Comparison of Cortisol Pump With Standard Treatment for Congenital Adrenal Hyperplasia
- Congenital adrenal hyperplasia (CAH) is a genetic disorder of the adrenal gland. The adrenal gland is located in the abdomen and produces small amounts of hormones such as cortisol, aldosterone, and androgen. These hormones help control blood pressure, protect the body, and maintain good health, especially during development. People with CAH do not make enough cortisol and aldosterone, and make too much androgen. This can lead to serious medical problems. The standard treatment is to take pills that mimic the effects of cortisol and aldosterone. However, treatment with pills can have long-term side effects because of the higher doses needed, and may not work well for some people.
- A possible new treatment for CAH is to use a pump to deliver cortisol under the skin. Similar pumps are often used to give insulin to people with diabetes. Researchers think that a cortisol pump might be able to help the body use the cortisol more effectively than taking pills. They want to compare the results of a cortisol pump and standard pill treatments for CAH.
- To compare the effectiveness of a cortisol pump with standard cortisol pill therapy for CAH.
- Men and women at least 18 years of age who have CAH (see more details in Eligibility section below).
- This study will involve four inpatient hospital stays at the National Institutes of Health in Bethesda, MD over 6 months (spaced 2 months apart). The first and last stays will last about 5 days. The second and third stays will last about 3 days.
- Participants will be screened with a physical exam and medical history. Blood and urine samples will be collected.
- At the first study visit, participants will provide regular blood and urine samples. They will also have imaging studies. These studies will look at the bones, fat, and muscles in the abdomen and pelvis.
- Participants will receive a cortisol pump during the first visit. They will be shown how to use the pump. They will also learn what to do, if they need to take extra "stress dose" cortisol pills.
- At the second and third visits, the cortisol dose given with the pump will be adjusted as needed. Blood and urine samples will also be collected. No imaging studies are scheduled for these visits.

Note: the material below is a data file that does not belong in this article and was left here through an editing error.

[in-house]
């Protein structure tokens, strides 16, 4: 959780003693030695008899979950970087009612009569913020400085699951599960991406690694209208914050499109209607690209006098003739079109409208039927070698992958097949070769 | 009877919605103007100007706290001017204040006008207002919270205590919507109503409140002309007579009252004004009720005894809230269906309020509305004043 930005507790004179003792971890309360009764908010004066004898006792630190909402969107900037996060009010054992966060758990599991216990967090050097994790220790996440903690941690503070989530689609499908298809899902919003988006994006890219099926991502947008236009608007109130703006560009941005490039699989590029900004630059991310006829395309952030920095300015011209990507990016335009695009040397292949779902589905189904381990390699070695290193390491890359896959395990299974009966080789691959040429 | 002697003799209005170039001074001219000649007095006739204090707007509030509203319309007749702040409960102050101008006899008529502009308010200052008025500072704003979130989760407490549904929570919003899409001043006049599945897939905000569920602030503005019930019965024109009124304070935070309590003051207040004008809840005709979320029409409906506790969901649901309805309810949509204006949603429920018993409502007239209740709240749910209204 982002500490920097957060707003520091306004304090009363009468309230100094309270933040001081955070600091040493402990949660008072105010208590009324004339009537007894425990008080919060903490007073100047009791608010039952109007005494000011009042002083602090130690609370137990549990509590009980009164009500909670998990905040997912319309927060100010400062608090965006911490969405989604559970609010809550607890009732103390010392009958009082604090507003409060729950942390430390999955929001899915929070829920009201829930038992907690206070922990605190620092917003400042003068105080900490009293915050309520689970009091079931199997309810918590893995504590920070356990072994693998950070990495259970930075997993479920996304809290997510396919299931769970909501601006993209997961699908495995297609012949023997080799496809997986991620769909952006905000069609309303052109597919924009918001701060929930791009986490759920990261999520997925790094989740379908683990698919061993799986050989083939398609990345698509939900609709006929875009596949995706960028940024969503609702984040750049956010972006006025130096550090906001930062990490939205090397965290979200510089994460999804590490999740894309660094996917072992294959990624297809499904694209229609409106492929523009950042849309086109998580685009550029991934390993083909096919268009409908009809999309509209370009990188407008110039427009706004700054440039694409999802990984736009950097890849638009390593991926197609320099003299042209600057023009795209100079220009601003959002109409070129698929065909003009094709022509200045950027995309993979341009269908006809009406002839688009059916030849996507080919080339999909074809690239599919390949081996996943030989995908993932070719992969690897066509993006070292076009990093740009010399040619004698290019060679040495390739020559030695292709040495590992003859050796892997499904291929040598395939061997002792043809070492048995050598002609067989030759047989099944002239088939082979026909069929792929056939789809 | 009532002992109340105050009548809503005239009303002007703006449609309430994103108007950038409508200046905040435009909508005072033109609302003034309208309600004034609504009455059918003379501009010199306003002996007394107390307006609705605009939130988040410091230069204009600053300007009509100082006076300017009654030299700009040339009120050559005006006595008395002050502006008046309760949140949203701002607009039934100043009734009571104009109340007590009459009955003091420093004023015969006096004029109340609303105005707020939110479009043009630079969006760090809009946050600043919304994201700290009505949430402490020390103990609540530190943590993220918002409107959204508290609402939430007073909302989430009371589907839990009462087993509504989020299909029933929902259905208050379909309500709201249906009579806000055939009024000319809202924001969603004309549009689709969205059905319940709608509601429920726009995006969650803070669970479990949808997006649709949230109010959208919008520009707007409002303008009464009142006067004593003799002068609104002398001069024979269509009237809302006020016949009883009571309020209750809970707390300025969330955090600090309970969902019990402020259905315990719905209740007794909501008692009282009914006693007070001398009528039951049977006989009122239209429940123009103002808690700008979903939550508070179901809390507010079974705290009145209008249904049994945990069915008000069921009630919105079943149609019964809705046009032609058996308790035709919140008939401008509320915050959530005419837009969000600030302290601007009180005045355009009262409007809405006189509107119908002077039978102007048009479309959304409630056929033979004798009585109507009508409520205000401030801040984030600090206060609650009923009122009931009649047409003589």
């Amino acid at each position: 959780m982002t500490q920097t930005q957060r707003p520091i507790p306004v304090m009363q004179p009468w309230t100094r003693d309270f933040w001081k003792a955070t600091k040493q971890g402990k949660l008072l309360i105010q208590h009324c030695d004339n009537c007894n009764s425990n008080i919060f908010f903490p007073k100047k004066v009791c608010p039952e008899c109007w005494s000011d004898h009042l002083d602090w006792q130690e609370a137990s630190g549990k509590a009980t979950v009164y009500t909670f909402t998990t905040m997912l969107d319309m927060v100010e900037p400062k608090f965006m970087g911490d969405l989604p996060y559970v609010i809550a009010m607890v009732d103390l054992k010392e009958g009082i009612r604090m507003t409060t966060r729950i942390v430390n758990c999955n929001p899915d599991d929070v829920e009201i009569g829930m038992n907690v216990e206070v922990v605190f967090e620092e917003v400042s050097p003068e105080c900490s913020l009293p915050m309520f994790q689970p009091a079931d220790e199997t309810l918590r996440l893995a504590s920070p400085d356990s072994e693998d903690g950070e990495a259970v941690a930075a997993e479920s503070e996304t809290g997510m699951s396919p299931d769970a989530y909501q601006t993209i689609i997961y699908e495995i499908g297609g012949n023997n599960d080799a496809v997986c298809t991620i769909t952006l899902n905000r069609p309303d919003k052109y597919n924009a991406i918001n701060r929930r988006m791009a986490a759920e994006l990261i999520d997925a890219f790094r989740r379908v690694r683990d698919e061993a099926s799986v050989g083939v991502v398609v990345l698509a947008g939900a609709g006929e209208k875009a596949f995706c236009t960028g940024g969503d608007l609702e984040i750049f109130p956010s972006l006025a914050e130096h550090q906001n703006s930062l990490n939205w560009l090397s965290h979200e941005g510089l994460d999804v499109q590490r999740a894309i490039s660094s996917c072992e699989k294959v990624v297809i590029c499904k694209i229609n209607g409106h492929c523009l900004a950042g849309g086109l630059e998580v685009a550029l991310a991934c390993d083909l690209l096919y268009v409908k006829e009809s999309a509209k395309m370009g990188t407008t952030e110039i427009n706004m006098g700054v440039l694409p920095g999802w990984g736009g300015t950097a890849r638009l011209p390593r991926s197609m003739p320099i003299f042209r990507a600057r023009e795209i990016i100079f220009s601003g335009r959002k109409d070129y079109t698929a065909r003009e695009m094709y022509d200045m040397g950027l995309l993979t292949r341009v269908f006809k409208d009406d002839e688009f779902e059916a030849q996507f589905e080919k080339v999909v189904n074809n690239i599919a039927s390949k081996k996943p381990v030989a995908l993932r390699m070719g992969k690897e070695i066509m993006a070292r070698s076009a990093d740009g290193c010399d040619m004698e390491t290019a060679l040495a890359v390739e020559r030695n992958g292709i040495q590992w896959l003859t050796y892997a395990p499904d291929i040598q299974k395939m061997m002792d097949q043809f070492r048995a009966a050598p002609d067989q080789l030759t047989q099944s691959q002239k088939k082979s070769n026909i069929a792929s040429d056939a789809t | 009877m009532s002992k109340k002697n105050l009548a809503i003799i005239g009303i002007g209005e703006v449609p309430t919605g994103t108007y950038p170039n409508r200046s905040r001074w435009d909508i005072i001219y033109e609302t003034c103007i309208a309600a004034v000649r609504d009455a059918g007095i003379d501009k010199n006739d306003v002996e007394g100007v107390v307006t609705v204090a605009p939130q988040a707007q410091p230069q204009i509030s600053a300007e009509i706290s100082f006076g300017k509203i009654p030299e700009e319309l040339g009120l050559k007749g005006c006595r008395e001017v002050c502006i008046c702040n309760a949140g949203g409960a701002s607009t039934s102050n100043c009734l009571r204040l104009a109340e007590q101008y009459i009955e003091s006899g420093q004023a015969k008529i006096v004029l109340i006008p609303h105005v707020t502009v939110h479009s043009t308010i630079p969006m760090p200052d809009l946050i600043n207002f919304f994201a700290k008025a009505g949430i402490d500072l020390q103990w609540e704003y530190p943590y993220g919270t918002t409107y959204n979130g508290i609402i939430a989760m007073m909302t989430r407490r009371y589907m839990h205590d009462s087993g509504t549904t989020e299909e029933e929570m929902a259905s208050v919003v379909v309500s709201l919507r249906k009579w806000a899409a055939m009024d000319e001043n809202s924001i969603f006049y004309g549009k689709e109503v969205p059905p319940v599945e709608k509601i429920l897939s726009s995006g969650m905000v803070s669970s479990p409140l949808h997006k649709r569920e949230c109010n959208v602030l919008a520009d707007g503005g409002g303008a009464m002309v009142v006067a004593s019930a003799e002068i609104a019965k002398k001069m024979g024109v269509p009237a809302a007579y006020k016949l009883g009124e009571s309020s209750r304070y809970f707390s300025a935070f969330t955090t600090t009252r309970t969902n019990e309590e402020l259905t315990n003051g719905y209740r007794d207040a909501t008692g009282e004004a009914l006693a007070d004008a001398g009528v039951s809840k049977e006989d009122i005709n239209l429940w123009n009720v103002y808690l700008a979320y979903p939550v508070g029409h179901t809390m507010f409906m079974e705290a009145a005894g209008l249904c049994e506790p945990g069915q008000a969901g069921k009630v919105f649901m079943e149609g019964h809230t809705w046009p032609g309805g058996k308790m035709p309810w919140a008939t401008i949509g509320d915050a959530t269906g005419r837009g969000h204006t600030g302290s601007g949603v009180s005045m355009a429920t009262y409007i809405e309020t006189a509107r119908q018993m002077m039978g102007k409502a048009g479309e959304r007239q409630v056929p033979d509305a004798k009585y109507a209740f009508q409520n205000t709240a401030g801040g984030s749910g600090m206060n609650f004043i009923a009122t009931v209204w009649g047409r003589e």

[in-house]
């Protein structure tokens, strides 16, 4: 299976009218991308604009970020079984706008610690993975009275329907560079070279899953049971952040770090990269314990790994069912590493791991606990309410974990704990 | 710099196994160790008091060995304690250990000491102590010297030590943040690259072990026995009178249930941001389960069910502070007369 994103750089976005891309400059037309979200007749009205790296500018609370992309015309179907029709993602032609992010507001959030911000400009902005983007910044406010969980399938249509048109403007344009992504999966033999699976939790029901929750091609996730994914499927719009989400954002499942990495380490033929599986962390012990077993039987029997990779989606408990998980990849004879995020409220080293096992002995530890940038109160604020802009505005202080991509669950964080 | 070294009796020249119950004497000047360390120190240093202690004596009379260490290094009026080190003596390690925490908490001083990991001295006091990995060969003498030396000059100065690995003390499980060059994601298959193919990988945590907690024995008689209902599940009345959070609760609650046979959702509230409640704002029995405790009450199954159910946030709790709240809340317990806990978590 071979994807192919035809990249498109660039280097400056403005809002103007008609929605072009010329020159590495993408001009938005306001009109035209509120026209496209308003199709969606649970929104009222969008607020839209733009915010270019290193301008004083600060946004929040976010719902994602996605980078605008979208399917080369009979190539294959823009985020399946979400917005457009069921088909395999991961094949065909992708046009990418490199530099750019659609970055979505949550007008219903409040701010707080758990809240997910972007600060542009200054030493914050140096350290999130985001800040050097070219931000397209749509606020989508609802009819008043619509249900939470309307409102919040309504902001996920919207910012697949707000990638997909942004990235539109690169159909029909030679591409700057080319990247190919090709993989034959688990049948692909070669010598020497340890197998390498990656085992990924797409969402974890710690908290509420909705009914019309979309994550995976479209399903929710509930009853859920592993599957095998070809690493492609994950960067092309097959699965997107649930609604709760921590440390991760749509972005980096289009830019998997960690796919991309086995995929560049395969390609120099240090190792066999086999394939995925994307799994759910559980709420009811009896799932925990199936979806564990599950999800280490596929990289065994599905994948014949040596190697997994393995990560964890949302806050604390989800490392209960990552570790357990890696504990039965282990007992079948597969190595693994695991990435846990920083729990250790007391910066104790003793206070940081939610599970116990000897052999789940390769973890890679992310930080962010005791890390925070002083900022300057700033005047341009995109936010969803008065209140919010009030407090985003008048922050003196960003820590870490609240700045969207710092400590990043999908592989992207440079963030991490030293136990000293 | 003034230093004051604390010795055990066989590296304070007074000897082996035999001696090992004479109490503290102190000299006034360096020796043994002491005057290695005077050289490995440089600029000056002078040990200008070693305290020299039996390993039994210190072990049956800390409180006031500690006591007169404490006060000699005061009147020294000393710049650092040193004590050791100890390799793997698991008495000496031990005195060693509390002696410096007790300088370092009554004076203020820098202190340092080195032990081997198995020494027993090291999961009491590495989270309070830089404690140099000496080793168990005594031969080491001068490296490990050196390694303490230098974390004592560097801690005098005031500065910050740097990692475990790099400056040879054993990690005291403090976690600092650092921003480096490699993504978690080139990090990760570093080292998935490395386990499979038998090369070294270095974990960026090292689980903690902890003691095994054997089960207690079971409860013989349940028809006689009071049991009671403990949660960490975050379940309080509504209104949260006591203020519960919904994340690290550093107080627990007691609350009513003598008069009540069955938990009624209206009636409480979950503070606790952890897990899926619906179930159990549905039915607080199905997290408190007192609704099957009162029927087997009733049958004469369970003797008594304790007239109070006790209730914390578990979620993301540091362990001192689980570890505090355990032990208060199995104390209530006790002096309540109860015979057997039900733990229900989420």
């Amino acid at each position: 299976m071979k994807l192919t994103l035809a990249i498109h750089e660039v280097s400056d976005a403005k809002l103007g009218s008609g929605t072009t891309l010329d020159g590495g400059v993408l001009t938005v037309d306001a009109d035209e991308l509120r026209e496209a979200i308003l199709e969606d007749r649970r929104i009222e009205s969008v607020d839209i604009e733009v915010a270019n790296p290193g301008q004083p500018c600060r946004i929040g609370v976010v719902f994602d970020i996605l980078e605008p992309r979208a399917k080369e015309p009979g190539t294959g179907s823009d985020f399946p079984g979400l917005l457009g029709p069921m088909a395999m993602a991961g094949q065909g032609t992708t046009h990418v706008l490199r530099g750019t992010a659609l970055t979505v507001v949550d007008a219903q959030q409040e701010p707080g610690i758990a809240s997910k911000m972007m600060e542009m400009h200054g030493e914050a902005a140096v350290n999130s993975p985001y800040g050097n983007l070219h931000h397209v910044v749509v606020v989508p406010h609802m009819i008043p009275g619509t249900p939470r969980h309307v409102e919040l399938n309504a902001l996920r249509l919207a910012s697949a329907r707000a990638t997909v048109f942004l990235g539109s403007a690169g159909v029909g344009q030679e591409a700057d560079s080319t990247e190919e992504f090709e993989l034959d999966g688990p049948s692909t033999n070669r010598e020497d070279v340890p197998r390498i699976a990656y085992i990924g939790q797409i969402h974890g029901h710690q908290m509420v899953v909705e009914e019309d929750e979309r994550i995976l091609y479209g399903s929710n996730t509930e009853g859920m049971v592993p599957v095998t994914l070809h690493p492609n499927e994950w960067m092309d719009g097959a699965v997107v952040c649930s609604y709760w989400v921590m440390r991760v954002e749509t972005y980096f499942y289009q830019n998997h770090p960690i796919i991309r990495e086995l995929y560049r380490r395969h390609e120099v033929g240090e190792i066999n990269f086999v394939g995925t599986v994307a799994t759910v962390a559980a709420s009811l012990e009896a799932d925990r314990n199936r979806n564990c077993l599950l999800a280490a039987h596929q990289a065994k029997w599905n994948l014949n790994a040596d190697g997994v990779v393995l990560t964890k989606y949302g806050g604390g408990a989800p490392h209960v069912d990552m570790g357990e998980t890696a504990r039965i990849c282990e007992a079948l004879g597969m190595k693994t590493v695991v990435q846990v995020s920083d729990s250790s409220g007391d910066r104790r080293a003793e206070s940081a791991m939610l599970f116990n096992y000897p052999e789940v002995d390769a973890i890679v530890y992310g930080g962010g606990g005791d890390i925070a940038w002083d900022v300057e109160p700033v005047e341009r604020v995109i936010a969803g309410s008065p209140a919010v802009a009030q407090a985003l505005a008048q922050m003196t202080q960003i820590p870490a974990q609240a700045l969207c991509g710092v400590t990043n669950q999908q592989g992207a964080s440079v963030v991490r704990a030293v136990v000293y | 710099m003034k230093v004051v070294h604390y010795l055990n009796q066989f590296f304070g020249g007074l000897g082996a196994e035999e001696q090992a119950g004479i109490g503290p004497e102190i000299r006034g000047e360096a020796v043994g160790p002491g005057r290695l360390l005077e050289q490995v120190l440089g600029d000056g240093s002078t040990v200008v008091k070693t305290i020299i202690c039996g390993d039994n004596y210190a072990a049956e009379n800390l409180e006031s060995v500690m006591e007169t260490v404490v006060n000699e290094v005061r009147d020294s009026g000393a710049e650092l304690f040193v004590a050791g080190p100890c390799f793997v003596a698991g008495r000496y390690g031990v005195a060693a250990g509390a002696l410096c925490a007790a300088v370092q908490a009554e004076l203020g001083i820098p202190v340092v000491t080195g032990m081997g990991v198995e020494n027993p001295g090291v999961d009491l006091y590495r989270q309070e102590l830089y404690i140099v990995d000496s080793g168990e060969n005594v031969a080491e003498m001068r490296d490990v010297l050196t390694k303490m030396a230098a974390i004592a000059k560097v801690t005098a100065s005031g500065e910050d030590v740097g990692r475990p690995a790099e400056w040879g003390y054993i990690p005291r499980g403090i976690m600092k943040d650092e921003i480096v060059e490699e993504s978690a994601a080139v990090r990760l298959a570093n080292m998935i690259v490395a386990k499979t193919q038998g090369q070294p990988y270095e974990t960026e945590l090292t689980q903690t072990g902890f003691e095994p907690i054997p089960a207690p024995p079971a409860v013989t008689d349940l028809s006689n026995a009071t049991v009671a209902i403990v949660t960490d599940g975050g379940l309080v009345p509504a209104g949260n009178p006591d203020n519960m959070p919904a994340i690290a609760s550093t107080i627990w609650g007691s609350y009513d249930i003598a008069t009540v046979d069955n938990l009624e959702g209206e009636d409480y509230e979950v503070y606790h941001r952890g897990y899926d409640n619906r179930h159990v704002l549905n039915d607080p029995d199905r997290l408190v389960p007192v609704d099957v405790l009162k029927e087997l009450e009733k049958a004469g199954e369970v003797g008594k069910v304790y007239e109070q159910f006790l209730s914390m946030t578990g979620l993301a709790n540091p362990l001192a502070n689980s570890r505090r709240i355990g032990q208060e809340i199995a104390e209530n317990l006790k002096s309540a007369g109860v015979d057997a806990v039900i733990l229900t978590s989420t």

- The last study visit will have the same tests as the first visit. Participants will be offered the chance to continue with the pump treatment for 1 more year, or go back to their standard pill treatment.
Study type: Interventional non-randomized trial
Official title: A Pilot Study Assessing the use of Continuous Subcutaneous Hydrocortisone Infusion In the Treatment of Congenital Adrenal Hyperplasia
Estimated enrollment: 8
Study Start Date: May 2013
Estimated Study Completion Date: December 2016
Sponsoring Institute: National Institute of Child Health and Human Development
- Men and women 18 years of age or older with classic congenital adrenal hyperplasia (21-Hydroxylase deficiency)
- High adrenal androgens in the blood, and
- One or more of the following conditions: obesity, fatty liver, risk for diabetes, low bone mass, inability to tolerate cortisol pills
- Breast feeding
- Use of inhaled or oral steroids for diseases other than CAH
- Use of estrogen-containing birth control pills
- Use of medicines that cross-react with hydrocortisone
- Use of stress dose steroids for illness during the last 30 days prior to joining the study
Congenital Adrenal Hyperplasia (CAH)
Drug: Hydrocortisone (Solucortef)
Device: Insulin pump (Medtronic)
|Study Design:||Allocation: Non-Randomized
Endpoint Classification: Safety/Efficacy Study